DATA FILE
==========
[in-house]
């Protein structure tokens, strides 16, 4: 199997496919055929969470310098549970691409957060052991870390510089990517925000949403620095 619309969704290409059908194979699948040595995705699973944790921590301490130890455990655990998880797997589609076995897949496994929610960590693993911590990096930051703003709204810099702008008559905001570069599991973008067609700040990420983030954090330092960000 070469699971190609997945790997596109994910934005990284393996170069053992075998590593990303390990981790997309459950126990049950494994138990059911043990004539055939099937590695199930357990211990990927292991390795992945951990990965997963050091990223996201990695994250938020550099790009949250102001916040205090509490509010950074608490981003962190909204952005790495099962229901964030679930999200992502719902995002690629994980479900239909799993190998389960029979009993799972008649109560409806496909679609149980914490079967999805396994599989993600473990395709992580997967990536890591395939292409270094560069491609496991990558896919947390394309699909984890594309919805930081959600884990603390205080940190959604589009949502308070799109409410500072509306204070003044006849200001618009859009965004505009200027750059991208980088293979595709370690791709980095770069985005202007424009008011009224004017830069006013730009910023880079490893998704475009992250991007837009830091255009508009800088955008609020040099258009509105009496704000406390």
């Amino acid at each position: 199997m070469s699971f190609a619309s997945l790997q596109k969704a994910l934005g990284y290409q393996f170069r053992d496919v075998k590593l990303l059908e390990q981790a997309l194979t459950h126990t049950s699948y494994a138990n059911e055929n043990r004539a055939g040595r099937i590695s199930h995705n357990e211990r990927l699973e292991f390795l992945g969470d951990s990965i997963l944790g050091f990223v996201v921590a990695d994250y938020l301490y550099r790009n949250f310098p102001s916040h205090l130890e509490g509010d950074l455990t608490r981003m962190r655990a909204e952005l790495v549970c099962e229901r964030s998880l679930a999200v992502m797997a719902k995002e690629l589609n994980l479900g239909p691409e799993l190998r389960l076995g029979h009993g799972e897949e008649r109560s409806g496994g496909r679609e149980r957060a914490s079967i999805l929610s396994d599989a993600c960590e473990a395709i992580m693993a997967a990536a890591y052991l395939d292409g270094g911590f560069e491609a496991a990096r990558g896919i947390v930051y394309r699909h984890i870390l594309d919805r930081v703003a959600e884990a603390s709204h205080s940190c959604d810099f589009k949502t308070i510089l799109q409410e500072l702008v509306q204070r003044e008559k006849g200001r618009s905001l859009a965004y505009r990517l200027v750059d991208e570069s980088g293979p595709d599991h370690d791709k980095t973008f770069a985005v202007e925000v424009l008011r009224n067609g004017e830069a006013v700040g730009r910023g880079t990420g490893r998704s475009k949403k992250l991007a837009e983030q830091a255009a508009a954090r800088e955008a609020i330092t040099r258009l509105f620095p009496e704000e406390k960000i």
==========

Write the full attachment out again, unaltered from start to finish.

[in-house]
């Protein structure tokens, strides 16, 4: 199997496919055929969470310098549970691409957060052991870390510089990517925000949403620095 619309969704290409059908194979699948040595995705699973944790921590301490130890455990655990998880797997589609076995897949496994929610960590693993911590990096930051703003709204810099702008008559905001570069599991973008067609700040990420983030954090330092960000 070469699971190609997945790997596109994910934005990284393996170069053992075998590593990303390990981790997309459950126990049950494994138990059911043990004539055939099937590695199930357990211990990927292991390795992945951990990965997963050091990223996201990695994250938020550099790009949250102001916040205090509490509010950074608490981003962190909204952005790495099962229901964030679930999200992502719902995002690629994980479900239909799993190998389960029979009993799972008649109560409806496909679609149980914490079967999805396994599989993600473990395709992580997967990536890591395939292409270094560069491609496991990558896919947390394309699909984890594309919805930081959600884990603390205080940190959604589009949502308070799109409410500072509306204070003044006849200001618009859009965004505009200027750059991208980088293979595709370690791709980095770069985005202007424009008011009224004017830069006013730009910023880079490893998704475009992250991007837009830091255009508009800088955008609020040099258009509105009496704000406390």
């Amino acid at each position: 199997m070469s699971f190609a619309s997945l790997q596109k969704a994910l934005g990284y290409q393996f170069r053992d496919v075998k590593l990303l059908e390990q981790a997309l194979t459950h126990t049950s699948y494994a138990n059911e055929n043990r004539a055939g040595r099937i590695s199930h995705n357990e211990r990927l699973e292991f390795l992945g969470d951990s990965i997963l944790g050091f990223v996201v921590a990695d994250y938020l301490y550099r790009n949250f310098p102001s916040h205090l130890e509490g509010d950074l455990t608490r981003m962190r655990a909204e952005l790495v549970c099962e229901r964030s998880l679930a999200v992502m797997a719902k995002e690629l589609n994980l479900g239909p691409e799993l190998r389960l076995g029979h009993g799972e897949e008649r109560s409806g496994g496909r679609e149980r957060a914490s079967i999805l929610s396994d599989a993600c960590e473990a395709i992580m693993a997967a990536a890591y052991l395939d292409g270094g911590f560069e491609a496991a990096r990558g896919i947390v930051y394309r699909h984890i870390l594309d919805r930081v703003a959600e884990a603390s709204h205080s940190c959604d810099f589009k949502t308070i510089l799109q409410e500072l702008v509306q204070r003044e008559k006849g200001r618009s905001l859009a965004y505009r990517l200027v750059d991208e570069s980088g293979p595709d599991h370690d791709k980095t973008f770069a985005v202007e925000v424009l008011r009224n067609g004017e830069a006013v700040g730009r910023g880079t990420g490893r998704s475009k949403k992250l991007a837009e983030q830091a255009a508009a954090r800088e955008a609020i330092t040099r258009l509105f620095p009496e704000e406390k960000i």